It’s not even limited to scenes like this which are now so obviously about condemning Foster rather than idolizing him. When he hides in the aforementioned Nazi’s shoe store, a female police officer (Rachel Ticotin, Con Air) comes to question the shop’s owner about Foster’s whereabouts. As she leaves, the Nazi repeatedly demeans her by referring to her as officer-ess. No doubt the plight of a female police officer trying to maintain respect from the community and co-workers can be stressful, given that the occupation is a traditionally male-dominated field. Certainly, she retorts that she’s just called a police officer, full stop, but does she draw her weapon and shoot up the store? Of course not. But Foster doesn’t see that; he rightly sees the Nazi as abhorrent, but doesn’t really consider the effect that his words and those of others like him have had on the officer, or on the gay couple he previously ushered out of the store. Instead, Foster sees only his own alleged righteousness.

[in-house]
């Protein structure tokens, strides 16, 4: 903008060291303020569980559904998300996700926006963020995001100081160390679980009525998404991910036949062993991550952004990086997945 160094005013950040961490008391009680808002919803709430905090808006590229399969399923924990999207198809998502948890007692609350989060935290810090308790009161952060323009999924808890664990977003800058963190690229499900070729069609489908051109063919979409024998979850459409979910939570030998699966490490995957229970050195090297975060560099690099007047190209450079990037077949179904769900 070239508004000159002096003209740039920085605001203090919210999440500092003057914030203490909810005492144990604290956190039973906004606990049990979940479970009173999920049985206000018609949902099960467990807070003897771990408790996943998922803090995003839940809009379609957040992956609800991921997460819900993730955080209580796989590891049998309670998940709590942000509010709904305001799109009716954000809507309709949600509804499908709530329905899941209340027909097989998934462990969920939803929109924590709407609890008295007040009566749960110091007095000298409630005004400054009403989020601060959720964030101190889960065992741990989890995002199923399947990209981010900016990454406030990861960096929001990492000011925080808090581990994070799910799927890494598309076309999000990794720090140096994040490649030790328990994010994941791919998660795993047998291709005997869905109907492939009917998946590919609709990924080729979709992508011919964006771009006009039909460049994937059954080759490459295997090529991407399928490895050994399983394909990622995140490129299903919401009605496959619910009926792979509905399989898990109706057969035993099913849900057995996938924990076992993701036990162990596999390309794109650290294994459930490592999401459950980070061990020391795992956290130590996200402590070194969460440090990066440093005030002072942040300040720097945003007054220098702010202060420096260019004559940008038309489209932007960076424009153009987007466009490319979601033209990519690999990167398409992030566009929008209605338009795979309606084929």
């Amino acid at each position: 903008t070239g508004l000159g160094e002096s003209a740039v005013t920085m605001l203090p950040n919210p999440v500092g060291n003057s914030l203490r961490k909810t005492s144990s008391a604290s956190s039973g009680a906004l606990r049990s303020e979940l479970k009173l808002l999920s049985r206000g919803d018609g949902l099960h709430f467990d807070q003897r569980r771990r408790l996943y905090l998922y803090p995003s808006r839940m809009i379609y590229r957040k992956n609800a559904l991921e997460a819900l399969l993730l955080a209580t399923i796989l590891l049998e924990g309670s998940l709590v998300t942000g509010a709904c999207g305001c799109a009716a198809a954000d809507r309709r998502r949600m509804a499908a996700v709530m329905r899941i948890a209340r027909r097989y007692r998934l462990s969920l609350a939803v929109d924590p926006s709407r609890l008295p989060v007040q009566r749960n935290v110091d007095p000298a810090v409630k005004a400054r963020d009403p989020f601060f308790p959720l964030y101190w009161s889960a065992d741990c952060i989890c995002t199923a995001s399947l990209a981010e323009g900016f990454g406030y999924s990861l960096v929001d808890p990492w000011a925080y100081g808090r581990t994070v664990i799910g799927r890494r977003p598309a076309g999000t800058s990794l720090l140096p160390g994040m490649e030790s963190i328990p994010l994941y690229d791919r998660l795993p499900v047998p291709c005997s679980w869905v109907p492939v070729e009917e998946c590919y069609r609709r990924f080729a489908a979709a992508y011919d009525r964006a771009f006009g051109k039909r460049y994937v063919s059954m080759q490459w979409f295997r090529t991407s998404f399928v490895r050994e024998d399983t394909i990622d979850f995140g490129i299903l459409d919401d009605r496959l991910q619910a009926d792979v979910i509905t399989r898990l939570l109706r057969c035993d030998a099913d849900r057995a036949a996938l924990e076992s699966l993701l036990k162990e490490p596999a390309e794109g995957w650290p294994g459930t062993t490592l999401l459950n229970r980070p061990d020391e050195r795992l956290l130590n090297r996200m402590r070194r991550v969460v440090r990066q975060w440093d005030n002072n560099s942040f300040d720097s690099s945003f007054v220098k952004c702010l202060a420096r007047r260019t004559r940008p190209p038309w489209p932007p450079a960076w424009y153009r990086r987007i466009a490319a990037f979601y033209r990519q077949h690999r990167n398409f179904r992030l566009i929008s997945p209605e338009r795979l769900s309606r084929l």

Maybe I do need to see the movie again. I wonder how this new understanding of the movie will affect my appreciation of it. I’ve always found it hard to reconcile Foster’s casual racism early in the film with his seemingly positive motivations later. But now that I realize he really was the bad guy all along, a revelation I’m frankly ashamed to say it took me this long to uncover, will it be harder to stomach? Perhaps, but there will still be an artistry in the composition entirely unlike anything else director Joel Schumacher has ever done, an assured tone and gritty atmosphere (it really feels unbearably hot throughout the movie), and an intense performance by Michael Douglas at the center. Also, I think the viewer is supposed to find entry-points where the social commentary is engaging. After all, wouldn’t we all like to blow up the pay-phone after some asshole yells at us for talking too long before them? The thin line between finding Foster’s actions laudable and indefensible is, I think, sewn into the fabric of the film. If anything, perhaps on a future viewing, this will lead me to appreciate the film more.